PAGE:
The Golden Retriever Irish Wolfhound Mix – An Underrated Unique Dog


The golden retriever Irish wolfhound mix is exactly what you can expect to get from mixing two very special dogs like Goldens and Irish Wolfhounds.

The mix has a really interesting personality and can be great as family dogs, however, they are uncommon in some countries.

They are quite unique in many aspects, so let’s take a quick look at the characteristics of the Golden Retriever Irish Wolfhound before we dive in to what makes this dog so special;  

Other Names None 
Weight 75 – 120 Pounds 
Height24 – 30 inches 
Lifespan 8 – 12 years 
Colors Golden, cream, red, brown,black, and gray. 
Health 9/10
Grooming Needs9/10
Exercise Needs7/10
Shedding 8/10
Kid Friendliness 7/10
Pet-friendliness 7/10
Protectiveness 4/10
Good for apartments No 
Average puppy cost $500-$2,000 USD 

Golden Retriever Irish Wolfhound mix Characteristics 

Golden Retriever Irish Wolfhound mix

Size: 24 – 30 inches

Weight: 75 – 120 pounds 

Colors: Golden, cream, red, brown, black, and gray.

Coat Type: Double-coated/wire 

The golden retriever Irish wolfhound mix has a thick double coat, their possible colors are cream, golden, brown, red, gray, and black.

Their nose is usually black or dark brown, and the color of their eyes is often brown or hazel.

However, they can inherit any combination of physical traits from their parents, so whoever has the strongest genes will take over their appearance.

This large breed is not recommended for apartment living even though they have low activity levels inside but they are not built for stairs. If you do live in an apartment, you can check these excellent dog breeds that can perfectly handle apartments and stairs.

Parent Breeds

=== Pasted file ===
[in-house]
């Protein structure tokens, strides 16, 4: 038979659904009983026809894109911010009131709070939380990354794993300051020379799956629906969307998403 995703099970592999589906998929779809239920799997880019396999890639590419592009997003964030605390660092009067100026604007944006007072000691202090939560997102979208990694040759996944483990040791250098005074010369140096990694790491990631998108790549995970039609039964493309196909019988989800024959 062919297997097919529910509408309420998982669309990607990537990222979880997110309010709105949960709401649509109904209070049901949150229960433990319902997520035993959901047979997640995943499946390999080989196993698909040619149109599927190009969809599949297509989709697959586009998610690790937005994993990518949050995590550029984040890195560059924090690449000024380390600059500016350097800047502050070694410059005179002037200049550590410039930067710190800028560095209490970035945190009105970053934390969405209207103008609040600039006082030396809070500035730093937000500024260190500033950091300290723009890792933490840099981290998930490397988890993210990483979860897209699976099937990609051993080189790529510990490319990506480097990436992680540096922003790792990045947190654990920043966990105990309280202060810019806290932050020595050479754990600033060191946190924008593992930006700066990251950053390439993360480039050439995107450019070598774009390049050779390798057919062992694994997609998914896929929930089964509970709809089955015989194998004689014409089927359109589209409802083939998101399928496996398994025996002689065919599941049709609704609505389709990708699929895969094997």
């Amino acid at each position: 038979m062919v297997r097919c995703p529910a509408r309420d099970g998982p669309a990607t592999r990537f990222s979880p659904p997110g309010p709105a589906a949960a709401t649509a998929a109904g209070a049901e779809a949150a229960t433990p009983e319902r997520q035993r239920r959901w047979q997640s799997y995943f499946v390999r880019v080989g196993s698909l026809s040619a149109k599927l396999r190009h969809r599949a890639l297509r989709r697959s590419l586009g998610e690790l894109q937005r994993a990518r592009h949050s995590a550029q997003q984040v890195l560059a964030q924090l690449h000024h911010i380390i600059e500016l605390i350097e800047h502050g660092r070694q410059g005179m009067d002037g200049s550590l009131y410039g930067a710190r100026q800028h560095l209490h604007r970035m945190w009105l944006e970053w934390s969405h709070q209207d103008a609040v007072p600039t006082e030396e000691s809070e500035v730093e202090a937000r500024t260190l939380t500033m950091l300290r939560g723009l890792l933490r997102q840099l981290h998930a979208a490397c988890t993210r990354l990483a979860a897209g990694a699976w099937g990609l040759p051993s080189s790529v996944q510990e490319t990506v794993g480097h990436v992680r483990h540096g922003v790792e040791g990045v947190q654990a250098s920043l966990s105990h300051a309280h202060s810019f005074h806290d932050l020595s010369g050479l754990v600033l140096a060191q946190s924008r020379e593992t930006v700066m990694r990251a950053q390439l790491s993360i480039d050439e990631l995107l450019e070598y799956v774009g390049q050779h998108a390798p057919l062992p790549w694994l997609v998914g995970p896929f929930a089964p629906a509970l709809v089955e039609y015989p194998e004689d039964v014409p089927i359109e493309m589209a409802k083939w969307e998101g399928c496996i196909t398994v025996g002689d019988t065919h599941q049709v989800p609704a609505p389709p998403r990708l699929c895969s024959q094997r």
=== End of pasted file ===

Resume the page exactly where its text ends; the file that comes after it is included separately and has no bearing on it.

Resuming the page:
Let’s know more about the parent breeds, so here are some things you probably didn’t know about Irish wolfhounds.

The Irish wolfhound is an intelligent and gentle canine, they are calm and have a strong desire to be with their family.

They must be trained and you can do it easily if you use positive reinforcement, for example, praise them and reward them with their favorite treat.

Most people expect the Irish wolfhound to be aggressive or great as guard dogs but they are dead wrong that a tender pup does not have a single aggressive bone in their body, they will alert you if there is something wrong but they will do nothing so they are a poor choice as a guard dog.

I’ve linked to a couple of really good books on Irish wolfhounds that I’ve enjoyed in the sources section at the end of the post, you can check them out if you’re interested in learning more about them.

Golden retrievers are also really intelligent and affectionate, they are eager to please and they tend to get along with other animals pretty well.

They are very gentle with kids and friendly with strangers which also makes them not good as guard dogs.

These dogs are not barkers and they are perfect family dogs, they are energetic and playful which makes them great companions.

Temperament 

The golden retriever Irish wolfhound mix is a friendly and affectionate dog, they need your attention and care if your pup is feeling neglected, they can be a little grumpy and can have edgy behavior.

However, that’s why you have a pet right? So just shower them with your love and attention, plan to make some effort for them, and try to involve them in as many family activities as possible.